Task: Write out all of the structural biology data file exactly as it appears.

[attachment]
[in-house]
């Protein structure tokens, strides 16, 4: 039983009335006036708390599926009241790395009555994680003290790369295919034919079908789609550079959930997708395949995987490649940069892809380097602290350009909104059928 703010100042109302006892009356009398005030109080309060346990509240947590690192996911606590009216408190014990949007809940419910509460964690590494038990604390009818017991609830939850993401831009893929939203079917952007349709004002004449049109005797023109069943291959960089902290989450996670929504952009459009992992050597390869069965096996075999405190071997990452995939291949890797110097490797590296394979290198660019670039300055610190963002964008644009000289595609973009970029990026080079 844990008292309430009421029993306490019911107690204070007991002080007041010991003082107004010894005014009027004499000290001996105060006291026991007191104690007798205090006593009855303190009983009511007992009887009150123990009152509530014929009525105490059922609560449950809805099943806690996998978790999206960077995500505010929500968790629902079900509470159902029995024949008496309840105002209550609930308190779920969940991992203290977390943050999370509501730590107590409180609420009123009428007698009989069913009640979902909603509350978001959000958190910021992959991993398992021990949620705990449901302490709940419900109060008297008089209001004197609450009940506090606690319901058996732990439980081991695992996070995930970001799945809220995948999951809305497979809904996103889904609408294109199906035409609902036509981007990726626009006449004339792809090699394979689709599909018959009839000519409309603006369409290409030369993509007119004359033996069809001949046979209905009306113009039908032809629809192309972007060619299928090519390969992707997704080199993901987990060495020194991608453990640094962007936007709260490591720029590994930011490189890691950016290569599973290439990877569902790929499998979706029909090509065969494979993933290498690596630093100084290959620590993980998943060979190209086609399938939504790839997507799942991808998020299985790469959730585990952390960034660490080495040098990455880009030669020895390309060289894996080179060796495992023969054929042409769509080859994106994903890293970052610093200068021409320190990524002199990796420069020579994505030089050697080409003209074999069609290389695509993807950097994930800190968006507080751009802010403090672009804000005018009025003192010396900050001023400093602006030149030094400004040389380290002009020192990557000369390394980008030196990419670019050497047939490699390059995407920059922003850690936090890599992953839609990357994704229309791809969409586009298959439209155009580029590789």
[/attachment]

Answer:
[in-house]
């Protein structure tokens, strides 16, 4: 039983009335006036708390599926009241790395009555994680003290790369295919034919079908789609550079959930997708395949995987490649940069892809380097602290350009909104059928 703010100042109302006892009356009398005030109080309060346990509240947590690192996911606590009216408190014990949007809940419910509460964690590494038990604390009818017991609830939850993401831009893929939203079917952007349709004002004449049109005797023109069943291959960089902290989450996670929504952009459009992992050597390869069965096996075999405190071997990452995939291949890797110097490797590296394979290198660019670039300055610190963002964008644009000289595609973009970029990026080079 844990008292309430009421029993306490019911107690204070007991002080007041010991003082107004010894005014009027004499000290001996105060006291026991007191104690007798205090006593009855303190009983009511007992009887009150123990009152509530014929009525105490059922609560449950809805099943806690996998978790999206960077995500505010929500968790629902079900509470159902029995024949008496309840105002209550609930308190779920969940991992203290977390943050999370509501730590107590409180609420009123009428007698009989069913009640979902909603509350978001959000958190910021992959991993398992021990949620705990449901302490709940419900109060008297008089209001004197609450009940506090606690319901058996732990439980081991695992996070995930970001799945809220995948999951809305497979809904996103889904609408294109199906035409609902036509981007990726626009006449004339792809090699394979689709599909018959009839000519409309603006369409290409030369993509007119004359033996069809001949046979209905009306113009039908032809629809192309972007060619299928090519390969992707997704080199993901987990060495020194991608453990640094962007936007709260490591720029590994930011490189890691950016290569599973290439990877569902790929499998979706029909090509065969494979993933290498690596630093100084290959620590993980998943060979190209086609399938939504790839997507799942991808998020299985790469959730585990952390960034660490080495040098990455880009030669020895390309060289894996080179060796495992023969054929042409769509080859994106994903890293970052610093200068021409320190990524002199990796420069020579994505030089050697080409003209074999069609290389695509993807950097994930800190968006507080751009802010403090672009804000005018009025003192010396900050001023400093602006030149030094400004040389380290002009020192990557000369390394980008030196990419670019050497047939490699390059995407920059922003850690936090890599992953839609990357994704229309791809969409586009298959439209155009580029590789």